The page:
Boat Modeling the Easy Way: A Scratch Builder’s Guide by Harold “Dynamite” Payson. This is a scratch modeling guide from beginning to end. Payson has a very specific style of modeling boats and small craft, bread-and-butter style. So, this might not be for everyone. But, the book is very good and seems to cover the topic well. It covers several specific craft and includes plans for them. Even though Harold Payson passed away in 2011, I believe someone is still continuing his business and that plans for the models are still available.
How to Build First-Rate Ship Models from Kits by Ben Lankford. This is a nice resource for the beginning ship modeler. This a Model Expo publication, and appears to be basically a compilation of information and drawings that appear in the instructions for their Model Shipways line of kits. Those instruction books, by the way, are a great resource, because they are in pdf format and freely downloadable from Model Expo’s website. Just navigate to the Model Shipways kit you’re interested in, click on the Documents tab and click on the link to download the instructions. As they are in pdf form, you can also throw them into iBooks on your iPad and then you can access them anywhere you go.
Intermediate Ship Modelers
For this, I had to give some thought to the definition of an “Intermediate Ship Modeler”. To me, an intermediate modeler is one who has the basic knowledge to construct a model and is focussing now on larger, more complicated subjects, or on more accurate details. The Intermediate Ship Modeler is ready to go beyond the beginning books and pick and choose bits and pieces out of advanced books to incorporate in his or her models.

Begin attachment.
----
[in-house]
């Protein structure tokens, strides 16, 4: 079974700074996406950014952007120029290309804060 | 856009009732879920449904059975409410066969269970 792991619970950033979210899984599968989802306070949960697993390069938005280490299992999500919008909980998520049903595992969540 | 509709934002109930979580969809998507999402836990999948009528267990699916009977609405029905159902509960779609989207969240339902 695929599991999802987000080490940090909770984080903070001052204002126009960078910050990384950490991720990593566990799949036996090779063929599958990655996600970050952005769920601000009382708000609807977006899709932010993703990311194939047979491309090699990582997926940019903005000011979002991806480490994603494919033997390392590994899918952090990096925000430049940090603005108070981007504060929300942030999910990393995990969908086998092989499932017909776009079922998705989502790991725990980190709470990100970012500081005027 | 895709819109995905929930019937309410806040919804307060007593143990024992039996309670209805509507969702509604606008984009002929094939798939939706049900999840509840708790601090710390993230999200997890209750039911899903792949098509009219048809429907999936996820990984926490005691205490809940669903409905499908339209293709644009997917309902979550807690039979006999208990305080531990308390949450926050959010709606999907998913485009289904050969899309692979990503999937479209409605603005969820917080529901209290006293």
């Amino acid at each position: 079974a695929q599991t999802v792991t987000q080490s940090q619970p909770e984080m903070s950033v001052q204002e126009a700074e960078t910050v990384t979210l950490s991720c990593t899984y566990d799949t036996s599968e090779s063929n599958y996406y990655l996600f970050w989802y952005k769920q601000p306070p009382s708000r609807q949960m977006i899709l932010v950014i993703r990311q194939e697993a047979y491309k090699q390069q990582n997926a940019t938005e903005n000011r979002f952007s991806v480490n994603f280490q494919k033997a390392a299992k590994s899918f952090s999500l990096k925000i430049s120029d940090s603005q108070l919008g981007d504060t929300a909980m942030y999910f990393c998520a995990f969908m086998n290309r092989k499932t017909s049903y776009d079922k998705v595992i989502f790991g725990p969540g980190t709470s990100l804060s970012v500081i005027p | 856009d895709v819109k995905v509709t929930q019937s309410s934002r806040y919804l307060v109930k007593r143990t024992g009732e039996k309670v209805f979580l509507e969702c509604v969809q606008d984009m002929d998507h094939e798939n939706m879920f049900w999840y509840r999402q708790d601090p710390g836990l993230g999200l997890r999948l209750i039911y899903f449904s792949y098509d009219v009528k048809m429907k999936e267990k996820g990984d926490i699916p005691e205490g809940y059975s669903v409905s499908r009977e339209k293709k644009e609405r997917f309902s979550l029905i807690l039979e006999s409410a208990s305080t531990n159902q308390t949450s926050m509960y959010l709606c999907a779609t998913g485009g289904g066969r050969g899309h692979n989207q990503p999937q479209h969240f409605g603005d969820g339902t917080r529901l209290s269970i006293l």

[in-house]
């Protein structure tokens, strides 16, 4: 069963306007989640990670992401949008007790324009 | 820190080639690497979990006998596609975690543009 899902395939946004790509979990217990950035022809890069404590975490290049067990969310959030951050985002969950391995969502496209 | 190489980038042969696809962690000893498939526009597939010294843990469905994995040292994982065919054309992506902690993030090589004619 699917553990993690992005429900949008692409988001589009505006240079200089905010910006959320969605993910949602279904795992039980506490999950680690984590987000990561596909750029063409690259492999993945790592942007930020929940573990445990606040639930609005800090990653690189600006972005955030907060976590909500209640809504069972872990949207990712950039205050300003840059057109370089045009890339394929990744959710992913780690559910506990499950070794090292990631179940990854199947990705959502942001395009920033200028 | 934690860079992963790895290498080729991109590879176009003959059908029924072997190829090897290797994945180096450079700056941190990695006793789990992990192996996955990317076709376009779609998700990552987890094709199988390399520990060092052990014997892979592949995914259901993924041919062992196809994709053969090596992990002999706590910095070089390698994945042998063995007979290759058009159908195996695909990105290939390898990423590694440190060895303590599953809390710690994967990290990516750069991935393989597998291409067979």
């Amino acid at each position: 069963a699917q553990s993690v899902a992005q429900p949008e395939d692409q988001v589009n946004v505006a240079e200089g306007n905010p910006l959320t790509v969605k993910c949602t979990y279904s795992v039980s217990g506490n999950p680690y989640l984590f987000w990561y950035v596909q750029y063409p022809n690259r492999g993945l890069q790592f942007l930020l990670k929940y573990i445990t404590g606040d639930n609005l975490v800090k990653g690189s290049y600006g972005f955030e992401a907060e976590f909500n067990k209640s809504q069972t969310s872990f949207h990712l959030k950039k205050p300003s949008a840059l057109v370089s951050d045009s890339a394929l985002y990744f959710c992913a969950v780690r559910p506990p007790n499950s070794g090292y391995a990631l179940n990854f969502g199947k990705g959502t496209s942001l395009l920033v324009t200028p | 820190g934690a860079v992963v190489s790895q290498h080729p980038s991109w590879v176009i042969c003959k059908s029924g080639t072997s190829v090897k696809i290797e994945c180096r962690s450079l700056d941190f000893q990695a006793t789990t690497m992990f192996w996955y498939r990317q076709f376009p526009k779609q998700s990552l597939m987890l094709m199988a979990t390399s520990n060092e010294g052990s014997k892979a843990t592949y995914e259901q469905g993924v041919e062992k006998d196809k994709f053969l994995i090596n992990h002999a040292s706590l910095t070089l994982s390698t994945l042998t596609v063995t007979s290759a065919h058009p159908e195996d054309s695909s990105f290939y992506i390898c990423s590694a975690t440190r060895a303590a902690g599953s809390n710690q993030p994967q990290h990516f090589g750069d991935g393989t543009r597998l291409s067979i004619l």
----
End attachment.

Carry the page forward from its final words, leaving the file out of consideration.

But, there are some books that might specifically be considered intermediate books. I’ll detail these over the next couple weeks.
Planking Techniques for Model Ship Builders by Don Dressel. I always felt this book was mis-titled and should be Hull Building Techniques for Model Ship Builders instead. But, even that’s not really correct. The organization of the book is a little bit odd with things like interior lighting and gun ports covered in the chapter on deck planking. Still, it does contain a lot of useful information and includes some rare photos of models in various stages of construction by well known modelers like Henry Bridenbecker and Ed Marple (both of whom have long since passed away).